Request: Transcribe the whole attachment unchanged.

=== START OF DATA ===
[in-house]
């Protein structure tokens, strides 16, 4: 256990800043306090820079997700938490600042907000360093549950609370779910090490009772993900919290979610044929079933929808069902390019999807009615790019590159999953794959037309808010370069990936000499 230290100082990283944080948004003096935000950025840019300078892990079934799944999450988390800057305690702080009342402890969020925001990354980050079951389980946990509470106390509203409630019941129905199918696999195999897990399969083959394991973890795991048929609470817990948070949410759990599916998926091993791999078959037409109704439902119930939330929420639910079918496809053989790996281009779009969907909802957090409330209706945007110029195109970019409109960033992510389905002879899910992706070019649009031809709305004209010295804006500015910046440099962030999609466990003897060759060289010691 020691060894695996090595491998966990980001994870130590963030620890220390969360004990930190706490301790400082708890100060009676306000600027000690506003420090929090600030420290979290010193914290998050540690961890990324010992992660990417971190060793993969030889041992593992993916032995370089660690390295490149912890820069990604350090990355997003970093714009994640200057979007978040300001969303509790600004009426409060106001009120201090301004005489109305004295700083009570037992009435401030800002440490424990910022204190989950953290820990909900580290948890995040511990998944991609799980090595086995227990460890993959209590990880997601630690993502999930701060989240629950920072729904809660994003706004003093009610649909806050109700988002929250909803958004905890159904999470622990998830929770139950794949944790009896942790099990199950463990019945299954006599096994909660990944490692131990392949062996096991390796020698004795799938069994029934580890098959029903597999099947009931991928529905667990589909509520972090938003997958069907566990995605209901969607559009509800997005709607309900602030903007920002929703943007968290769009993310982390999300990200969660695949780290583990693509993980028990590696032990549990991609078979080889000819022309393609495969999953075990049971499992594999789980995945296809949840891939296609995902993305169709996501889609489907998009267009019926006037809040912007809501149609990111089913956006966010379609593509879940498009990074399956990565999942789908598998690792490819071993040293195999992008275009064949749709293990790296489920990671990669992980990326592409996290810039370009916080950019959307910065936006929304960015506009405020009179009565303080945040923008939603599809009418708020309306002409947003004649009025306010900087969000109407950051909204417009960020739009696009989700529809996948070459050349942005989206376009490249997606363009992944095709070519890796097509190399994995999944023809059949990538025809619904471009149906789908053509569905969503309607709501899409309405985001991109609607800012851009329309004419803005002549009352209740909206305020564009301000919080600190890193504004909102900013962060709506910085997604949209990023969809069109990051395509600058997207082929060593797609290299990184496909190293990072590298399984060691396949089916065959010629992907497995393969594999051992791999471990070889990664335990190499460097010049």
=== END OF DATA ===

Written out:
[in-house]
């Protein structure tokens, strides 16, 4: 256990800043306090820079997700938490600042907000360093549950609370779910090490009772993900919290979610044929079933929808069902390019999807009615790019590159999953794959037309808010370069990936000499 230290100082990283944080948004003096935000950025840019300078892990079934799944999450988390800057305690702080009342402890969020925001990354980050079951389980946990509470106390509203409630019941129905199918696999195999897990399969083959394991973890795991048929609470817990948070949410759990599916998926091993791999078959037409109704439902119930939330929420639910079918496809053989790996281009779009969907909802957090409330209706945007110029195109970019409109960033992510389905002879899910992706070019649009031809709305004209010295804006500015910046440099962030999609466990003897060759060289010691 020691060894695996090595491998966990980001994870130590963030620890220390969360004990930190706490301790400082708890100060009676306000600027000690506003420090929090600030420290979290010193914290998050540690961890990324010992992660990417971190060793993969030889041992593992993916032995370089660690390295490149912890820069990604350090990355997003970093714009994640200057979007978040300001969303509790600004009426409060106001009120201090301004005489109305004295700083009570037992009435401030800002440490424990910022204190989950953290820990909900580290948890995040511990998944991609799980090595086995227990460890993959209590990880997601630690993502999930701060989240629950920072729904809660994003706004003093009610649909806050109700988002929250909803958004905890159904999470622990998830929770139950794949944790009896942790099990199950463990019945299954006599096994909660990944490692131990392949062996096991390796020698004795799938069994029934580890098959029903597999099947009931991928529905667990589909509520972090938003997958069907566990995605209901969607559009509800997005709607309900602030903007920002929703943007968290769009993310982390999300990200969660695949780290583990693509993980028990590696032990549990991609078979080889000819022309393609495969999953075990049971499992594999789980995945296809949840891939296609995902993305169709996501889609489907998009267009019926006037809040912007809501149609990111089913956006966010379609593509879940498009990074399956990565999942789908598998690792490819071993040293195999992008275009064949749709293990790296489920990671990669992980990326592409996290810039370009916080950019959307910065936006929304960015506009405020009179009565303080945040923008939603599809009418708020309306002409947003004649009025306010900087969000109407950051909204417009960020739009696009989700529809996948070459050349942005989206376009490249997606363009992944095709070519890796097509190399994995999944023809059949990538025809619904471009149906789908053509569905969503309607709501899409309405985001991109609607800012851009329309004419803005002549009352209740909206305020564009301000919080600190890193504004909102900013962060709506910085997604949209990023969809069109990051395509600058997207082929060593797609290299990184496909190293990072590298399984060691396949089916065959010629992907497995393969594999051992791999471990070889990664335990190499460097010049």